The government of the United States has taught and interpreted the idea of race onto its citizens. Race is not something that we are born with but instead we are taught who to discriminate against. Burgett and Hendler (2014a) state that race has established, “who may be property, and who are citizens, and among the latter who get to vote and who do not, who are protected by law and who are not, who have access and privilege and who are (to be) marginalized” (p. 208). The success of the United States as a nation can be attributed to the work of slaves. “[As stated by Bush], ‘the very people traded into slavery helped to set America free through their struggle of injustice’”
Remember a time when I first discovered that the world was stranger as I was a baby hearing noises and seeing objects for the very first time. As a child growing up I began to understand the use of the noise and the functions of the objects. I notice the world was strange by the different colors and patterns while looking outside. The world seems strange with the different races, height, and sizes of the different race. It 's seem strange that people of different races spoke and wrote in different languages.
Martin Luther King Jr. says he shouldn’t pay attention criticism or he and his secretaries wouldn’t get any work done. Although, he feels like he must explain why he did what he in Birmingham because people were being persuaded to the reasoning of the “outsiders coming in. ”King argues that you can never be an outsider if you live in the United States, because you must know your rights to protect to them. MLK was serving as president of Southern Christian Leadership Conference. The Birmingham branch of the Southern Christian Leadership Conference invited MLK to participate in the direct-action program if needed.
They want everyone to believe that racism doesn't exist anymore. They want everyone to think that America is the land of the free and home of the brave. People across this country and the world seems to think that it's all in the past. They say we progress from the early years of America and reached well above the limitation set by the establishment. But yet, are we treated fairly by the system?
Black people worked hard to get the rights that all Americans are supposed to have. The Civil Rights Movement Black people fought these laws from the start. For example, many people refused to use businesses that were unfair to black people. After a little more than a year, bus companies no longer forced black people to sit in the back. To do it, they had to change their rules and serve black people the same way they served white people.
“Make America Great Again!” said the current president of the United States. Donald Trump claims that he will probably be the least in America. However, his casino workers at Atlantic City, New Jersey have been accusing Trump for racism over the years. Kip Brown, a former employee at the casino, said “the bosses told black workers to leave the floor when Donald Trump visited” (O’Conner). Racism is still an ongoing problem in the United States.
The call of Pope Francis to take “a clear stand for creative and active nonviolence and against all forms of violence” echoes the Reverend Dr. Martin Luther King’s dream of a nation without racism. Inspired by Dr. King’s concept of a creative and constructive tension, I seek the following solutions to the violence caused by racism: Treat people equally, join Anti-Racist and Anti-Prejudice, make an effort to know some different than you and to have freedom. The solution to ending racism is to treat people equally, here is Dr. King ’s quote that supports this solution.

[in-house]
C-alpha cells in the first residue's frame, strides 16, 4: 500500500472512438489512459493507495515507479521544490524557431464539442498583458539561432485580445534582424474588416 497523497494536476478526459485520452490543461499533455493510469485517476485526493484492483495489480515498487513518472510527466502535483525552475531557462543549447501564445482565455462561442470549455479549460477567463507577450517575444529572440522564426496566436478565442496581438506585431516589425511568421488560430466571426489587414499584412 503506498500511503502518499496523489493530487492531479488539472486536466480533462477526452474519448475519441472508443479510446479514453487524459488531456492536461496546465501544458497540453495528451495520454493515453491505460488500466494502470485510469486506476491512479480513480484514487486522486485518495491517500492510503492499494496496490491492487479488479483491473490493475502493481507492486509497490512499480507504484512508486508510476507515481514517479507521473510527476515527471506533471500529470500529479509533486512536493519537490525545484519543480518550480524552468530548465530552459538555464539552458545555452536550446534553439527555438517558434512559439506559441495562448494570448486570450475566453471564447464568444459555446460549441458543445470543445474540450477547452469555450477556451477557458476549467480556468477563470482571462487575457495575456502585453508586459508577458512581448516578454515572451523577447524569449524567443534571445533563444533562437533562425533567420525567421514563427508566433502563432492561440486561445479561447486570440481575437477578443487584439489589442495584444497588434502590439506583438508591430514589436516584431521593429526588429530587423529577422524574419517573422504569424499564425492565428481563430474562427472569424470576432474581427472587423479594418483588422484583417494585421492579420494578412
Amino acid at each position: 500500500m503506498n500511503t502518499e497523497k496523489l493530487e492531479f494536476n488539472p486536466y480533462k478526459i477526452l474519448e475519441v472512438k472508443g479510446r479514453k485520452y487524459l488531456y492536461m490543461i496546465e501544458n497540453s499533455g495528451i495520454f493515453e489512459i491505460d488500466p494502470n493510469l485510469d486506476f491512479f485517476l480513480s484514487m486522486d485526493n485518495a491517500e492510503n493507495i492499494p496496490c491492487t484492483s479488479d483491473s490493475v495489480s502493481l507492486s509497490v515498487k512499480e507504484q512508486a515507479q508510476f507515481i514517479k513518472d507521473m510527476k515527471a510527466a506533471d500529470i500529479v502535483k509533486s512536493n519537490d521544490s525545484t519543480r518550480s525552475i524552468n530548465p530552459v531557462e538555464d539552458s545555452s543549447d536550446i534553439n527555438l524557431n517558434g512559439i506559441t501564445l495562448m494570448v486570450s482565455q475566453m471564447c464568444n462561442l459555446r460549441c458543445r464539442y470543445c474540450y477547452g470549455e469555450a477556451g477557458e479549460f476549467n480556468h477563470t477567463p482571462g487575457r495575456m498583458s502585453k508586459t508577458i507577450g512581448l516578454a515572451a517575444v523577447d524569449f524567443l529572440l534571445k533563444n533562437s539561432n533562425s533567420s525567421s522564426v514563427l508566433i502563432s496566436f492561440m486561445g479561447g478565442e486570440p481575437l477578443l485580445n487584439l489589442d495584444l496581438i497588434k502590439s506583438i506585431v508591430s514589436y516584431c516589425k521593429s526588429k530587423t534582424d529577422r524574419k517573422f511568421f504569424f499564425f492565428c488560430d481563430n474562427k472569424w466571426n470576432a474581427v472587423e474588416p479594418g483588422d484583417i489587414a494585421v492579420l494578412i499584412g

Our society has been subject to different forms of injustice for hundreds of years, such as slavery followed by decades segregation and discrimination. Discrimination is a common thread in the United States throughout the years, and even though slavery has ended, discrimination continues today in many forms. People who have felt discriminated against have responded in many ways from the Civil Rights Movement of the 1950s and 1960s to the Black Lives Matter movement of today. Los Angeles in the 1990s was still a place of segregation that led to discrimination and racial tension. The Los Angeles riots (or the Rodney King riots) in 1992, were another painful but eye opening event in the long fight for justice.
Living as one of the members of the African American community is tough in this era. The discrimination and profiling that accompanies this label can be challenging at times, but I have made my mark in this group. I am a fighter. I persevere when the storms of racial slurs hit, and I try to disprove these stereotypes. For instance, in a baseball tournament in Saginaw, while I was at bat, the pitcher threw a fastball at my head because of the color of my skin.
When one common injustice exists, it carries a few more along with it. Americans have been divided continuously, by their class status, their race, religious beliefs, political opinions, and ethnicities. Discrimination has continuously affected America for centuries, and one problem always seems to lead to another. A never-ending cycle, even something as amazing and beneficial as education can be tainted based on someone’s inability to afford the education, or racial prejudice.